pose greater risks to Europe’s economic and political stability. A weakened caretaker government in Italy is having to avert a liquidity crisis in the banking sector. We expect that it will manage to do so. But we doubt that it can survive until scheduled elections in 2018. Early elections are probable in mid to late 2017. There is little sign that the Italian government can reverse the country’s economic slump or reduce the high unemployment rate. Persistently low economic growth in Italy will play into the hands of the populist Movimento 5 Stelle and the far-right Lega Nord parties, making elections a close race. Italy’s sluggish economy, alongside economic stagnation and unsustainable debt levels in Greece, is also a major factor that we think will increase the longer-term likelihood that the Eurozone splits into two – ‘hard’ and ‘soft’ – currency blocs.

European governments and the EU will continue to muddle through in the coming year, doing little to address their underlying structural weaknesses.

Portugal also poses a problem for the Eurozone. With its high debts levels and low growth prospects, it is at risk of having its credit rating downgraded to junk status in April. This would add to economic instability in the Eurozone, and shift the political mood gradually closer to a break-up of the single currency. Such large-scale changes to the political and economic union in Europe are still far off, however. European governments and the EU will continue to muddle through in the coming year, doing little to address their underlying structural weaknesses. But with growing social divisions, and several weakened or minority governments on the continent, governance and legislation at a national and EU level is likely to be less effective and less predictable.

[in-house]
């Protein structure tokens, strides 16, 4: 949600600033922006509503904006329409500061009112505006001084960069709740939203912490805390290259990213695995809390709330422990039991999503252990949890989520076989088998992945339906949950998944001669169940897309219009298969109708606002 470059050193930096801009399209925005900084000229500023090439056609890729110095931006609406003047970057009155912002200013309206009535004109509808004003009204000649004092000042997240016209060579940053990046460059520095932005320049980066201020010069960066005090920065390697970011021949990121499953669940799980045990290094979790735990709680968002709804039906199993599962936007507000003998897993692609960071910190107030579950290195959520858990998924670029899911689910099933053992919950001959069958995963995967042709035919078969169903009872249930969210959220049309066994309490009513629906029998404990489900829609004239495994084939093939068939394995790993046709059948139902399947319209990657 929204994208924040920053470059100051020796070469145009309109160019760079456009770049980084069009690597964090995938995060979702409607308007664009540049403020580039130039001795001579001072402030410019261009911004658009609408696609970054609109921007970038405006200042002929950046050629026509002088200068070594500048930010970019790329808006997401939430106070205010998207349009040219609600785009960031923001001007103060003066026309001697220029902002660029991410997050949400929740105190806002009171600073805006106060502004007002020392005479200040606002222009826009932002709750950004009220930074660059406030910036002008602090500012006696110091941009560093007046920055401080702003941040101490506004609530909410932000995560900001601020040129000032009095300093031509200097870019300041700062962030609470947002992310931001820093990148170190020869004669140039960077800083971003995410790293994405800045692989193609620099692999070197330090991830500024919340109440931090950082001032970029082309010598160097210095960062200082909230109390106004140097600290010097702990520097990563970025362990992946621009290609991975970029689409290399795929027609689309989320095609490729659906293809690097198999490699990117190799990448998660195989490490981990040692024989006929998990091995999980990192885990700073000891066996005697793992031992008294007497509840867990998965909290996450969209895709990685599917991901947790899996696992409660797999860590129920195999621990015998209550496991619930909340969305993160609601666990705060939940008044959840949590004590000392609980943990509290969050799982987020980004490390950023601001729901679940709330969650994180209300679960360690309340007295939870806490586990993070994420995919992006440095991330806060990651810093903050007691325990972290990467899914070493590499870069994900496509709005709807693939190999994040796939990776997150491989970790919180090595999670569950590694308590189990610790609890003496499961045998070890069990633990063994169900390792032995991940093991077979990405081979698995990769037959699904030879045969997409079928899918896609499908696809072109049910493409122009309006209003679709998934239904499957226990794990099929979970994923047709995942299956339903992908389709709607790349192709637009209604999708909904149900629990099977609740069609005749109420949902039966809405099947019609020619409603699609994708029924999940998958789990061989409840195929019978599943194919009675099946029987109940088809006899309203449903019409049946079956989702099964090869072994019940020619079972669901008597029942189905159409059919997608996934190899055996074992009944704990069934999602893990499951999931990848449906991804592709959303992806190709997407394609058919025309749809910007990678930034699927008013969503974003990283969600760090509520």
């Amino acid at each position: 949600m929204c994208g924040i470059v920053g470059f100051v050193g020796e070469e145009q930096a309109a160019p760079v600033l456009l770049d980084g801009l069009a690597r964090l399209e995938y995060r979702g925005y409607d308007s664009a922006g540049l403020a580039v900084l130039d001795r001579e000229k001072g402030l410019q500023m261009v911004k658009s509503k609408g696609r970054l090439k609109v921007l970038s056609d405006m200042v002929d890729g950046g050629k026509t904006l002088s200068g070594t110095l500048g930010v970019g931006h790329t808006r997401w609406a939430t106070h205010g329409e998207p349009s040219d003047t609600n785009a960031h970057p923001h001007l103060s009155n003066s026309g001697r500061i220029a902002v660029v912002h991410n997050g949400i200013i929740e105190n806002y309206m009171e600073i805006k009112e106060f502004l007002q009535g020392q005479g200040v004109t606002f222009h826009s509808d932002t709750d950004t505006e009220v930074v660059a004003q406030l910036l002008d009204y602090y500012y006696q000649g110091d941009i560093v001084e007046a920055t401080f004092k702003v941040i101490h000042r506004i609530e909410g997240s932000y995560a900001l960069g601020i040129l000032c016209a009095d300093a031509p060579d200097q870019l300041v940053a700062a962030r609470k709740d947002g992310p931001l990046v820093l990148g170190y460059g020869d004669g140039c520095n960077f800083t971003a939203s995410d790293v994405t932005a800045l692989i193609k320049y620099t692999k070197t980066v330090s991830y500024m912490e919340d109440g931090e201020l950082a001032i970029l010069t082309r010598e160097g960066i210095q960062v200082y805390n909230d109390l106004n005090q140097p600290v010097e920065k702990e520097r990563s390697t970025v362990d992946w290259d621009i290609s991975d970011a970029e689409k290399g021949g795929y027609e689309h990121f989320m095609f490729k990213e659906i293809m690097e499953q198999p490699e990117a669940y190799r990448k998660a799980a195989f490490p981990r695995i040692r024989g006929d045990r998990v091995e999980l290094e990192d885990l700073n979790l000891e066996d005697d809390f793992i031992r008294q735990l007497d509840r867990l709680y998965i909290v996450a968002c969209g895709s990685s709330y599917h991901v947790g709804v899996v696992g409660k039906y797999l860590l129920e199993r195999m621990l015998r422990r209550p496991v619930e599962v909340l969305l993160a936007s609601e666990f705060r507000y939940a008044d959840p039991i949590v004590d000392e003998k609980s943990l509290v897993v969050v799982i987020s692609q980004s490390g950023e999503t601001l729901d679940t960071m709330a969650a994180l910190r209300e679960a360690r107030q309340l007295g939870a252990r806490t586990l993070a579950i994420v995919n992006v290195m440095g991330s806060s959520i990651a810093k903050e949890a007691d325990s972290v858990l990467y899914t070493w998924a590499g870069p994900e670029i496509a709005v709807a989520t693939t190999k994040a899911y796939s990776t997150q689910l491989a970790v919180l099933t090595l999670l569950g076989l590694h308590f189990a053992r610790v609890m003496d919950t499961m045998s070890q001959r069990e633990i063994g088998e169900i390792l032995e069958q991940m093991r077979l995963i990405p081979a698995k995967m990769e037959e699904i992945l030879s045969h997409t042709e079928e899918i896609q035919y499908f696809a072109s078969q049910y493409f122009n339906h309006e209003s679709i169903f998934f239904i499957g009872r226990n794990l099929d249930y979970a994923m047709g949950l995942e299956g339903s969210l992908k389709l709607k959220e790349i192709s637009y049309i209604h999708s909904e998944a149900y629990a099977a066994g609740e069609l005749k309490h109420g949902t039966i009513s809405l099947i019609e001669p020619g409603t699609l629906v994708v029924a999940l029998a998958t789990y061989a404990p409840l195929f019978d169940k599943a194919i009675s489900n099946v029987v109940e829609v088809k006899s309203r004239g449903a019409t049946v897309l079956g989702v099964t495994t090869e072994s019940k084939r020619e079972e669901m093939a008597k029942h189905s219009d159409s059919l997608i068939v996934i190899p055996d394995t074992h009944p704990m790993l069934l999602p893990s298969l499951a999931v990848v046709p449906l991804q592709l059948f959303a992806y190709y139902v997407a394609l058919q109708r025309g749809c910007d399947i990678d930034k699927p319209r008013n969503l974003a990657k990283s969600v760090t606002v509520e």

12.9% 13%

% based on recent elections

Norway 21.1% Denmark 12.7%

Far-right influence in government


Czech Rep 16.6%









15% 42.5% 16.4% Croatia






8.8% Poland











14% Lithuania




9.1% Estonia

Far-left influence in government




% based on opinion polling


Greece 8.1% Serbia

8.7% Cyprus